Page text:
Review: Hubbard Street Dance’s danc(e)volve fosters talent within the company

Hubbard Street Dancers Michael Gross and Adrienne Lipson in Das Feld by Florian Lochner. Photo by Cheryl Mann.

Since its 34th season in 2012, Chicago’s foremost contemporary dance company, Hubbard Street Dance, has presented danc(e)volve, an evening of world premieres choreographed by the company’s own dancers.  

The mission of both danc(e)volve and Hubbard Street’s annual Inside/Out Choreographic Workshop has been to foster talent within the company and, according to directors Glenn Edgerton and David McDermott, they “have become catalysts to the future careers of dancers by giving them time and resources to make new work.”

This year’s danc(e)volve, which ran from December 6 – 8 at Chicago’s Harris Theater for Music and Dance, featured work by Hubbard Steet’s Choreographer Fellows Rena Butler and Florian Lochner, as well as former fellow, company dancer and emerging choreographer Alice Klock.

German-born Florian Lochner’s piece Das Feld opens an evening of three short works. The piece is built around a soundscape of dancers answering questions about family, relationships and death.  The recordings are candid. Some responses are more insightful than others, and often they have little to do with the respondents’ profession.  

Hubbard Street Dancers Michael Gross and Adrienne Lipson in Das Feld by Florian Lochner. Photo by Cheryl Mann.
Hubbard Street Dancers Michael Gross and Adrienne Lipson in Das Feld by Florian Lochner. Photo by Cheryl Mann.

In many ways, Das Feld is the safest – or least inventive – of the evening’s works.  It hovers within what many would consider the conventional parameters of contemporary dance.  The soundtrack has little to do with the action on stage, and the music is more background noise than an integral part of the piece.  There are always a lot of dancers milling around the stage, moving slowly or posing, while seemingly unrelated, abstract duets or solos are performed center stage.

Sadly, in a piece rife with forgettable imagery, the one striking element is how Lochner builds human chains that crisscross the stage.  The dancers link to one another by stopping in different positions, but always touching the dancer next to them. They freeze, all interconnected and a few perform small repetitive motions that are almost imperceptible unless you’ve fixed your stare on that one particular performer.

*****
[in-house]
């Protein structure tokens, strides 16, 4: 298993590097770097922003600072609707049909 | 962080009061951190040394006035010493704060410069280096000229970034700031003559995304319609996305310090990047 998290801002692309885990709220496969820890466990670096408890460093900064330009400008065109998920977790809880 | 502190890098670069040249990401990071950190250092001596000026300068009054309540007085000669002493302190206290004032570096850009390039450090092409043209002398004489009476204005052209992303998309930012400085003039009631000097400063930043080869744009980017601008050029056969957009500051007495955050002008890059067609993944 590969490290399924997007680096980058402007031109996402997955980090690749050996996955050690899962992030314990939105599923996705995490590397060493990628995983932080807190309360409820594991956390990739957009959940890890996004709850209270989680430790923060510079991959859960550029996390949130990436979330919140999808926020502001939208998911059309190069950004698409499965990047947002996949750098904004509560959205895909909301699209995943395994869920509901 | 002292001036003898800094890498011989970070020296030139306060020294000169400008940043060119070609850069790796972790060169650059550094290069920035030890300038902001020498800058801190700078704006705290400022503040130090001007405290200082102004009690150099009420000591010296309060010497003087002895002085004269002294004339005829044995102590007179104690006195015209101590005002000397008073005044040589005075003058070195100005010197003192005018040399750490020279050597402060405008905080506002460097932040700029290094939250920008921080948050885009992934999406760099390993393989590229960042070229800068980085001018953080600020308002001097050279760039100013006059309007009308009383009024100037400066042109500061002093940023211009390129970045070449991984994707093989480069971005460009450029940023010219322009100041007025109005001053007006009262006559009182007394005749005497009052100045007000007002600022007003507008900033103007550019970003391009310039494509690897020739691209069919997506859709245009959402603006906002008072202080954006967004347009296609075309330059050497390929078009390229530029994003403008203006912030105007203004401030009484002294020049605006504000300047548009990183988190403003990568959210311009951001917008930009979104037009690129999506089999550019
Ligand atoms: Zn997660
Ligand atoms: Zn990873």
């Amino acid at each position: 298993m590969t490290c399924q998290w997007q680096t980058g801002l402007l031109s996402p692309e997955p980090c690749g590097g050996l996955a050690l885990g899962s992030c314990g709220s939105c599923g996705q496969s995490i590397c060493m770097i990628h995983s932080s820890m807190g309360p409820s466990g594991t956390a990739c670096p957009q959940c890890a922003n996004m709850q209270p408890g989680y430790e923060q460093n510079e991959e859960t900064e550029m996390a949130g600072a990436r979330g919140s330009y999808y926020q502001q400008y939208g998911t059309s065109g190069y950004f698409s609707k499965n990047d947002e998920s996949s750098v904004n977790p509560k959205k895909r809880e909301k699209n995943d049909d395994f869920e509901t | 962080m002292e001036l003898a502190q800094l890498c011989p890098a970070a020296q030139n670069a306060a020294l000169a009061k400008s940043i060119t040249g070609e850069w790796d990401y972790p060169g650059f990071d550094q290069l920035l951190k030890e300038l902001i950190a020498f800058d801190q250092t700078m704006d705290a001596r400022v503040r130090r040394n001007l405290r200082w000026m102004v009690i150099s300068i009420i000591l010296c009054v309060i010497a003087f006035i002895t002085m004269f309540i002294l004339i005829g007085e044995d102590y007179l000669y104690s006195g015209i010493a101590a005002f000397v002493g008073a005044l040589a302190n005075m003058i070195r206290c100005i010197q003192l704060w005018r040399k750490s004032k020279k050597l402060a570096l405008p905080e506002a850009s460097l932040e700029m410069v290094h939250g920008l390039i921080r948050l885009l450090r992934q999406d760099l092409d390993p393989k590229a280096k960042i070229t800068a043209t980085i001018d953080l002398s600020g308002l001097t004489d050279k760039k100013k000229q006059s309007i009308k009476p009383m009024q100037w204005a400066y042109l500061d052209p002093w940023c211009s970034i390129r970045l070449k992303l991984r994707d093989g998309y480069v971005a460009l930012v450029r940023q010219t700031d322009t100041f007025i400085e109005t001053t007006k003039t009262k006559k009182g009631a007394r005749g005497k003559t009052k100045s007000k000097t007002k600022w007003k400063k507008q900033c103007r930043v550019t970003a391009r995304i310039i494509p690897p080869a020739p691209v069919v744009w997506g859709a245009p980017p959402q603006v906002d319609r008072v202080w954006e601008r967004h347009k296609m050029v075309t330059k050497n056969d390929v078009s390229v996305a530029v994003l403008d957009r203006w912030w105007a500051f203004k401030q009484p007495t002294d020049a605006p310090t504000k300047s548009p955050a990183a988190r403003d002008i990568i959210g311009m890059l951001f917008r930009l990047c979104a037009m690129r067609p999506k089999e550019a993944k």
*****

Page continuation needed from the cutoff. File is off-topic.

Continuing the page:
Lochner played it safe with this choreography, and safe often translates to unmemorable. To begin to develop a unique choreographic voice, he will have to challenge himself by stepping out of his clearly established comfort zone.

Hubbard Street Dancer Adrienne Lipson in Fold Me by Alice Klock. Photo by Cheryl Mann.
Hubbard Street Dancer Adrienne Lipson in Fold Me by Alice Klock. Photo by Cheryl Mann.

Alice Klock, on the other hand, is a young choreographer who has already established a clear personal style.  Her piece Fold Me, the second and the strongest of the evening, was as complete and thoughtful as that of any long-established choreographer.  Each technical aspect, from staging, to lighting to musical score to costumes was perfectly integrated into a captivatingly frenetic and surreal piece.      

Klock explains that when she was younger, she had terrible migraines that caused vision loss, which she thought could mean she was seeing into another dimension.  Exploring the idea of moving across dimensions, Klock’s dancers slip in and out of each other’s costumes, with bands of stretched clothing pulling them into and away from one another.  Although the subject matter may not be fully evident until one reads the program, it’s still clear that the characters are inextricably linked and that they are moving and interacting in an otherworldly space.    

The final work was Rena Butler’s III. Third, the last piece in a three-work series addressing identity through the themes of gender, sexuality, race and culture.  The piece begins with two dancers, one from Taiwan and the other from Puerto Rico, walking down the isles and talking about their experiences living in the U.S. Maybe when all three pieces are unified, this transition makes sense, but as an opener to III. Third, it was lackluster and stilted, not conveying any urgency or importance to the piece.  

When the dance begins, we’re treated to a predominantly hip hop choreography, a welcomed reminder that many of today’s professional dancers arrive at contemporary dance through urban dance and that contemporary dancers and choreographers are becoming more and more interested in including urban dance in their movement lexicon.

Hubbard Street Dance Chicago in III. Third by Rena Butler. Photo by Cheryl Mann.
Hubbard Street Dance Chicago in III. Third by Rena Butler. Photo by Cheryl Mann.

III. Third is fun to watch, especially as it is set to a soundtrack featuring Frank Ocean, Andre 3000 and Lil Wayne.  However, the theme of identity seems to be lost in the shuffle. It’s only at the very end that the audience is nearly bludgeoned by the theme of sexual identity and equality, as one male dancer simulates fellatio on another male dancer.  

As smooth and sensual R&B flows from the speakers in cliché fashion, as several dance partners simulate moments of sexual intimacy, while the rest of the company performs tai chi in unison.

The use of tai chi is compelling and beautiful, like a slow wave sweeping across the stage, but the central visual of the different couples is heavy-handed and bordering on vulgar.  As the final visual, the piece ends on a slightly sour note.

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